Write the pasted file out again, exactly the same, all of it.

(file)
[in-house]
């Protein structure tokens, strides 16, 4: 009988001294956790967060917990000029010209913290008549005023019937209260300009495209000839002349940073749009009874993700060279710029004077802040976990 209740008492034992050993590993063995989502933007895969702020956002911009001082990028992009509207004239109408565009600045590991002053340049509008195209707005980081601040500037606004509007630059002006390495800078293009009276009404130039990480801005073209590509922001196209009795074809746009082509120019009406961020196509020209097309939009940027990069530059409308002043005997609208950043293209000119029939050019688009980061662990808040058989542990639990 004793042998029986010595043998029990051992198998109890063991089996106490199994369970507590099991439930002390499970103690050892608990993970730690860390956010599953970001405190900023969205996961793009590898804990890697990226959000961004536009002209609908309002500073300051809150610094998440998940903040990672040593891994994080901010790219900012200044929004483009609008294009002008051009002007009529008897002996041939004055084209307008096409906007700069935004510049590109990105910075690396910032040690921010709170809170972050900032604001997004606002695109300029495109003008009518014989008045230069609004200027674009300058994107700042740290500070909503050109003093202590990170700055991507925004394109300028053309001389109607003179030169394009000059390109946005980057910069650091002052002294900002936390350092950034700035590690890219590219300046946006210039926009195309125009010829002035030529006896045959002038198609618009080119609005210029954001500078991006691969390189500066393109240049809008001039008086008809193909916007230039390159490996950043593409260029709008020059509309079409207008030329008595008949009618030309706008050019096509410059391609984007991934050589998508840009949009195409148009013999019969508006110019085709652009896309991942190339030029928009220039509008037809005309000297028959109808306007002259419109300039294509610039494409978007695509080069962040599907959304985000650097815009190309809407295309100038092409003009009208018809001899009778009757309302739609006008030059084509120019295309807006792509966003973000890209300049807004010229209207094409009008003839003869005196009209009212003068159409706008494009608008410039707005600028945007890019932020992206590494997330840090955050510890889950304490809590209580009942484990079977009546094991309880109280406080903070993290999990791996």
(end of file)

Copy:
[in-house]
């Protein structure tokens, strides 16, 4: 009988001294956790967060917990000029010209913290008549005023019937209260300009495209000839002349940073749009009874993700060279710029004077802040976990 209740008492034992050993590993063995989502933007895969702020956002911009001082990028992009509207004239109408565009600045590991002053340049509008195209707005980081601040500037606004509007630059002006390495800078293009009276009404130039990480801005073209590509922001196209009795074809746009082509120019009406961020196509020209097309939009940027990069530059409308002043005997609208950043293209000119029939050019688009980061662990808040058989542990639990 004793042998029986010595043998029990051992198998109890063991089996106490199994369970507590099991439930002390499970103690050892608990993970730690860390956010599953970001405190900023969205996961793009590898804990890697990226959000961004536009002209609908309002500073300051809150610094998440998940903040990672040593891994994080901010790219900012200044929004483009609008294009002008051009002007009529008897002996041939004055084209307008096409906007700069935004510049590109990105910075690396910032040690921010709170809170972050900032604001997004606002695109300029495109003008009518014989008045230069609004200027674009300058994107700042740290500070909503050109003093202590990170700055991507925004394109300028053309001389109607003179030169394009000059390109946005980057910069650091002052002294900002936390350092950034700035590690890219590219300046946006210039926009195309125009010829002035030529006896045959002038198609618009080119609005210029954001500078991006691969390189500066393109240049809008001039008086008809193909916007230039390159490996950043593409260029709008020059509309079409207008030329008595008949009618030309706008050019096509410059391609984007991934050589998508840009949009195409148009013999019969508006110019085709652009896309991942190339030029928009220039509008037809005309000297028959109808306007002259419109300039294509610039494409978007695509080069962040599907959304985000650097815009190309809407295309100038092409003009009208018809001899009778009757309302739609006008030059084509120019295309807006792509966003973000890209300049807004010229209207094409009008003839003869005196009209009212003068159409706008494009608008410039707005600028945007890019932020992206590494997330840090955050510890889950304490809590209580009942484990079977009546094991309880109280406080903070993290999990791996």